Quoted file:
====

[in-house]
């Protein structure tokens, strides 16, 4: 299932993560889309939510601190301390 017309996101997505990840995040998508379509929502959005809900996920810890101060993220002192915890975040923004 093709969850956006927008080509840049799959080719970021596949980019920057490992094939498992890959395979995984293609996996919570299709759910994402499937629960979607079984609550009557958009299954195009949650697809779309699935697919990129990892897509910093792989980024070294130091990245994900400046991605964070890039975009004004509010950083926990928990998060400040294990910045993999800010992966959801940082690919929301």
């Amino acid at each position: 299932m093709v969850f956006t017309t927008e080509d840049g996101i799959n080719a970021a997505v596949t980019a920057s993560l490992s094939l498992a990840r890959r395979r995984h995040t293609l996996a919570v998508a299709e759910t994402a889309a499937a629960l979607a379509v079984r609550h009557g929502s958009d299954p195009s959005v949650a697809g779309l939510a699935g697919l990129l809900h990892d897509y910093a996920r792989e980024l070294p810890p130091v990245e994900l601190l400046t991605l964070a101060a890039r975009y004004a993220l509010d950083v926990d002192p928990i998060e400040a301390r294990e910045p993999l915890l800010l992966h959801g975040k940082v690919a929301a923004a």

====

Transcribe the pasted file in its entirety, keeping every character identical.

[in-house]
């Protein structure tokens, strides 16, 4: 299932993560889309939510601190301390 017309996101997505990840995040998508379509929502959005809900996920810890101060993220002192915890975040923004 093709969850956006927008080509840049799959080719970021596949980019920057490992094939498992890959395979995984293609996996919570299709759910994402499937629960979607079984609550009557958009299954195009949650697809779309699935697919990129990892897509910093792989980024070294130091990245994900400046991605964070890039975009004004509010950083926990928990998060400040294990910045993999800010992966959801940082690919929301």
């Amino acid at each position: 299932m093709v969850f956006t017309t927008e080509d840049g996101i799959n080719a970021a997505v596949t980019a920057s993560l490992s094939l498992a990840r890959r395979r995984h995040t293609l996996a919570v998508a299709e759910t994402a889309a499937a629960l979607a379509v079984r609550h009557g929502s958009d299954p195009s959005v949650a697809g779309l939510a699935g697919l990129l809900h990892d897509y910093a996920r792989e980024l070294p810890p130091v990245e994900l601190l400046t991605l964070a101060a890039r975009y004004a993220l509010d950083v926990d002192p928990i998060e400040a301390r294990e910045p993999l915890l800010l992966h959801g975040k940082v690919a929301a923004a």